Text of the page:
Life remains in history

A ghostly tour at Citadel Hill

All hundred of us – give or take – are packed together like sardines in the fort’s entrance when the gate behind us closes. Dressed in an 18th century artillery soldier’s outfit, our guide brandishes a lantern, making the shadows upon the wall dance in chaotic rhythm, and directs us from the front to follow after him.

We’ve all gathered for the same thing. To be led through Citadel Hill’s history of hauntings and spooky goings-on. While our guide, who has split us into two groups, one of which is lead off by another “soldier,” makes disclaimers towards the authenticity of his tales, a doubt lingers in the back of the mind.

Like the days of old, we gather around the light and listen to the storyteller spin yarns about life, death and the tragic web of fate inherent to them. Without a microphone, he relies on his own projection to make his voice be heard and, like the tribe around the fire of old, we quiet ourselves in order to let his words be heard.

His stories cover the gamut of technological projections that could not be rationally explained, sounds that should not have been heard, love lost and forever wandering, and ghastly specters stuck searching for scripted statements.

Each of these stories follows a predictable, yet entirely enjoyable, pattern. First we’re brought to a location, lit only by lantern light. We’re given a few moments to allow the silence of the Citadel to wrap us in its’ cloak, and then the speaker begins the tale, first taking his time to set the stage and impart our third eye with the details of the day in question: a stormy night in the 1800s, a cold winter day in the 1970s, even just several months earlier while summer was in full bloom.

After the stage is set, we meet our characters as we approach the inciting incident of the tale: the idea to stay over night, the arrangements for a wedding being finalized, a figure sighted on a security camera.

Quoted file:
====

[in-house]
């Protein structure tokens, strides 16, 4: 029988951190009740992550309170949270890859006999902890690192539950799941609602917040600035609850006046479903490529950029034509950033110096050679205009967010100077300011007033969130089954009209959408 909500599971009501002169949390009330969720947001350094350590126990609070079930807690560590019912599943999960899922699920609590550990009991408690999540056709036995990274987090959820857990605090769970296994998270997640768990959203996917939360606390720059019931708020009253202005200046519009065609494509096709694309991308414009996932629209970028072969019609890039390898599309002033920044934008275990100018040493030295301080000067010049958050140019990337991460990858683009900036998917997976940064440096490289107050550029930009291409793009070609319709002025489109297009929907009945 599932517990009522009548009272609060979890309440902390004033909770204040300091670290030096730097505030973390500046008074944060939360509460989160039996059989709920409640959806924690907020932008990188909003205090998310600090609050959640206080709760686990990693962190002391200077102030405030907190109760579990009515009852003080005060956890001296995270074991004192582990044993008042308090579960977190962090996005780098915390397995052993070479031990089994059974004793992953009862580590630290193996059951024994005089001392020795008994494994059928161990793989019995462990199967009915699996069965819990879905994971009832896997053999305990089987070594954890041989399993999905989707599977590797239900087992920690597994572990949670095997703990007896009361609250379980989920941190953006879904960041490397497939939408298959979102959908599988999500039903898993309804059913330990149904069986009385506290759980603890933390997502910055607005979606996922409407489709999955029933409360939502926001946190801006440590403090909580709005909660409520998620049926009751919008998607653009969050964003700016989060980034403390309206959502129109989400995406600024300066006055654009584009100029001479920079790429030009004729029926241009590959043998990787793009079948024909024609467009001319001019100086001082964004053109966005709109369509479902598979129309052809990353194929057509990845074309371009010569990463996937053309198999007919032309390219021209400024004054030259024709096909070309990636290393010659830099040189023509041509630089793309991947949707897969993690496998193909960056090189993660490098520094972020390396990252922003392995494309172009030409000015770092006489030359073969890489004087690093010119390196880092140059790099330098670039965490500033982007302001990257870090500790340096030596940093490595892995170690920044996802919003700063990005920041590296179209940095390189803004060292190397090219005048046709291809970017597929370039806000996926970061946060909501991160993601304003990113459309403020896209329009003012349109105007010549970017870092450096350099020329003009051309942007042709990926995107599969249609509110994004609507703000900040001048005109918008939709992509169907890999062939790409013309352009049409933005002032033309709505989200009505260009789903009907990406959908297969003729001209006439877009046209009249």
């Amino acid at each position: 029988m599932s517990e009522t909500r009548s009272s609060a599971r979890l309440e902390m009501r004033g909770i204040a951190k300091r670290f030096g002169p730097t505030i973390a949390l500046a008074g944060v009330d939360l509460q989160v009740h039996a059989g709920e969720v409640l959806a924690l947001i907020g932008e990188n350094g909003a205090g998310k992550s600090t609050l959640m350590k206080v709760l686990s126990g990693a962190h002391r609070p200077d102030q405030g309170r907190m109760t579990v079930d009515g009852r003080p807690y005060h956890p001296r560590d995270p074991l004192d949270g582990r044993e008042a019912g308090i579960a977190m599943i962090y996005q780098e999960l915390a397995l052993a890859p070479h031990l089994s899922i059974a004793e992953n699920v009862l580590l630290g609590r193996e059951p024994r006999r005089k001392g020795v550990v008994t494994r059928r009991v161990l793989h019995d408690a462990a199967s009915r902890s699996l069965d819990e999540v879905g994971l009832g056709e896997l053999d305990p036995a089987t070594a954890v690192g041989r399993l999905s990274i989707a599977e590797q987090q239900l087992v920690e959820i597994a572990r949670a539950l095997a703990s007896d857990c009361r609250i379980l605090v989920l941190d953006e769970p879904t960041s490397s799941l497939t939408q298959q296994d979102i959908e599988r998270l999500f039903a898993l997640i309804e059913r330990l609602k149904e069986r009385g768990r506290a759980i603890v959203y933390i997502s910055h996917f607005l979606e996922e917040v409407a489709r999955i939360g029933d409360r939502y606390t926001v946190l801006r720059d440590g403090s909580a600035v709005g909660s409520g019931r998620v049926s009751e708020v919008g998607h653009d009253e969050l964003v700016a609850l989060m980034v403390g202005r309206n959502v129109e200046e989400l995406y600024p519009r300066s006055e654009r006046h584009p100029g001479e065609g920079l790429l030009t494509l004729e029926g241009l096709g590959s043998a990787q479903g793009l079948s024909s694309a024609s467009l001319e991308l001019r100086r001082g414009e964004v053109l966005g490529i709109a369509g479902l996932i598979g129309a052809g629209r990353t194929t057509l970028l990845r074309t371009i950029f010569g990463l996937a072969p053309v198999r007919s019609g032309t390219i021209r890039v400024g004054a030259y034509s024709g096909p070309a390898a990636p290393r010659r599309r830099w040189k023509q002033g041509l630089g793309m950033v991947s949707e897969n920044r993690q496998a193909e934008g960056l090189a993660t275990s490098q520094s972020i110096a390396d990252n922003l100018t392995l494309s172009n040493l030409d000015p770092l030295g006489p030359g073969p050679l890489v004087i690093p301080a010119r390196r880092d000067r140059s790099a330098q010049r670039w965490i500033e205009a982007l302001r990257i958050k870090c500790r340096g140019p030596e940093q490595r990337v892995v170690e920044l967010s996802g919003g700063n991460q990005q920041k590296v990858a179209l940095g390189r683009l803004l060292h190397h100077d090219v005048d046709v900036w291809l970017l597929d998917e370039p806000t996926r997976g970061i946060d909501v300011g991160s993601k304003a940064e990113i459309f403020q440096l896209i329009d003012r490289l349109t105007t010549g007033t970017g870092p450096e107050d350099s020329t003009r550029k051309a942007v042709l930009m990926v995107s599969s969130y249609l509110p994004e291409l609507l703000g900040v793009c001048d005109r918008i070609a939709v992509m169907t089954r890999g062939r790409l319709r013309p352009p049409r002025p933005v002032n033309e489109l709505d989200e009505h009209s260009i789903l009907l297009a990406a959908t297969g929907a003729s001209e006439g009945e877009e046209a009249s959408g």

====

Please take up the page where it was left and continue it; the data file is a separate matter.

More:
The middle part of each story is almost always followed an investigation into what was seen, and as our guide begins making the last dash towards the climax, his voice drops lower, low enough that we all seem to lean in to hear the final revelation we know is approaching.

Finally, as the climax hits, the voice raises back up, delivering a punch to the metaphorical gut that drives a chill down the spin.

The way these tales are presented offer nothing new to connoisseurs of ghost stories but serve as a fun way to prepare for Halloween.

While they claim to be based on historical accounts and evidence, we’re not presented with any of it and it seems more likely that they have been written by, or at least extended upon, by the hosts.

In this sense they show a knack for horror writing and a respect for the conventions of the genre that have been developed over the years. The choice to light the experience only by lanterns, based on period design, serves to heighten the suspension of disbelief and while you are being presented with each yarn it helps to set you in a “this could actually be real” mindset.

For only ten dollars, you are given ninety minutes of entertainment that, while not top notch, is more than suiting for chilly October nights.

This particular Ghost Walk is run by Citadel Staff, starting at the Citadel’s Main Gate from July through October. It is only one of the few ghost walks available around Halifax, and more details can be found on the Halifax Citadel website.

Leave a Comment